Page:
Australian landscape burning: a continental and evolutionary perspective

David Bowman

    Research output: Chapter in Book/Report/Conference proceedingChapterpeer-review


    Australia has long been the most fire prone continent on Earth with a dominant biota not only tolerant of recurrent fires but also highly fire-adapted. The evolutionary driver of this syndrome appears to be the conjunction of the drying-out of the continent some 15 M years BP and the predictable ignition source provided by the convection storms that herald the onset of the Australian summer monsoon. Aboriginal people played an important part in the making of flammable Australia as we now know it, but they did not trigger the relentless fire cycle; rather, over some 40-70 ka they learnt to harness the naturally-occurring fires to their economic advantage. This has been described as fire-stick farming, but given the central importance of fires for hunting perhaps a more apt description may be fire-stick ranching. While it is possible that fire-drives contributed to the extinction of the Pleistocene megafauna, a byproduct of the skilful burning of landscapes at the height of the ice-age aridity may have been the conservation of many fire sensitive habitats. Despite being tolerant of frequent burning many Australian ecosystems have been severely affected by the breakdown of Aboriginal fire management following European settlement. Thus, it appears that over an extraordinarily long time period Aboriginal landscape burning created a brittle landscape ecology. The transition from traditional Aboriginal to European fire management is a major ecological and evolutionary event that, while being different in character, is of the same significance as the Pleistocene colonization of Australia by the ancestors of Aboriginal people. Altered fire regimes in tracts of native vegetation have contributed to decline in the abundance and range contraction of many plant and animal species, especially small mammals and granivorous birds, in some case to the point of their extinction. In many landscapes, changes to fire regime are compounded by the introduction of exotic plants and animals and land uses that restrict the active use of fire. The great challenge for settler Australians was to learn how to sustainably manage a flammable land by slowing the rate of change and creating new ecological equilibria. Understanding past and present Aboriginal fire usage is a key step in this adaptive process.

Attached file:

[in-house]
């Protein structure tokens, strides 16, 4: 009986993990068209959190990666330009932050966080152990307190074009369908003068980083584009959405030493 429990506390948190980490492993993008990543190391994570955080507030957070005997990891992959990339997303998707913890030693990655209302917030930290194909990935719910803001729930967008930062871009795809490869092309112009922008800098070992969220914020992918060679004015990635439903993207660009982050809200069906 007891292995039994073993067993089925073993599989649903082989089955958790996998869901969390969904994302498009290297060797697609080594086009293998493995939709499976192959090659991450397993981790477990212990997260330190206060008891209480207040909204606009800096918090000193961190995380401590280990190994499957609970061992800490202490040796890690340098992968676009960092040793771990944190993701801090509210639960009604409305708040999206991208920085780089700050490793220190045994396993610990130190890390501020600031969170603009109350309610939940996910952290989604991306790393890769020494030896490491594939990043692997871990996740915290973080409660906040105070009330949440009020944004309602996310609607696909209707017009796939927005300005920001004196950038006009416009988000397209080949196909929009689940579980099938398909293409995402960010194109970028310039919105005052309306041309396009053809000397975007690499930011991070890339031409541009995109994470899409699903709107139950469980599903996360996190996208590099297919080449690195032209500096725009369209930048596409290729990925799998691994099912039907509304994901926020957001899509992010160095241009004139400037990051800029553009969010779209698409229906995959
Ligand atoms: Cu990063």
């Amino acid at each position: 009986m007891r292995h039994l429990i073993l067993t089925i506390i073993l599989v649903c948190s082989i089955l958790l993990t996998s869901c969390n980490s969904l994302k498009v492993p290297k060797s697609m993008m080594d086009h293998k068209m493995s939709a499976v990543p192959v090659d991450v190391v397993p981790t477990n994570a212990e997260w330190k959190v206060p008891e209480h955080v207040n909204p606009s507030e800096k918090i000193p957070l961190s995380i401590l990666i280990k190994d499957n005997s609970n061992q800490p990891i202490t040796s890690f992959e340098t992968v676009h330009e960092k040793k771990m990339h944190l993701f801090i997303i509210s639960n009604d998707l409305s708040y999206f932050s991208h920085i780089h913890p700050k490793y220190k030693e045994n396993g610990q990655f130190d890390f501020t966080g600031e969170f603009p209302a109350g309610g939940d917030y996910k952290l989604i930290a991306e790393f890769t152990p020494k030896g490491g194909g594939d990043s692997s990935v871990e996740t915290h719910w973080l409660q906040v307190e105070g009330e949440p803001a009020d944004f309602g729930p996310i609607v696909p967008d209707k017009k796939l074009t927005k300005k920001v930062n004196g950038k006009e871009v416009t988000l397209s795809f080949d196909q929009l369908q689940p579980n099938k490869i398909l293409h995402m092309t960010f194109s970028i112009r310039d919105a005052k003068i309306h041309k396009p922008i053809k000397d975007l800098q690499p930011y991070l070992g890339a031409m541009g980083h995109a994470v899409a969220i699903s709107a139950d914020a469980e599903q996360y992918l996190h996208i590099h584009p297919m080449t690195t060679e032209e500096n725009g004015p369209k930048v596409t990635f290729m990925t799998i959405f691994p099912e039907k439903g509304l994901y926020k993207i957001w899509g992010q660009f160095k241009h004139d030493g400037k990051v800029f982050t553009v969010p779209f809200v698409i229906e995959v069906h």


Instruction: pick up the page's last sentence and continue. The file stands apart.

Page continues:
Original languageEnglish
    Title of host publicationFire in Ecosystems of South-west Western Australia
    EditorsI Abbott, N Burrows
    Place of PublicationLeiden
    PublisherBackhuys Publishers
    Number of pages12
    ISBN (Print)9057821311, 9789057821318
    Publication statusPublished - 2003


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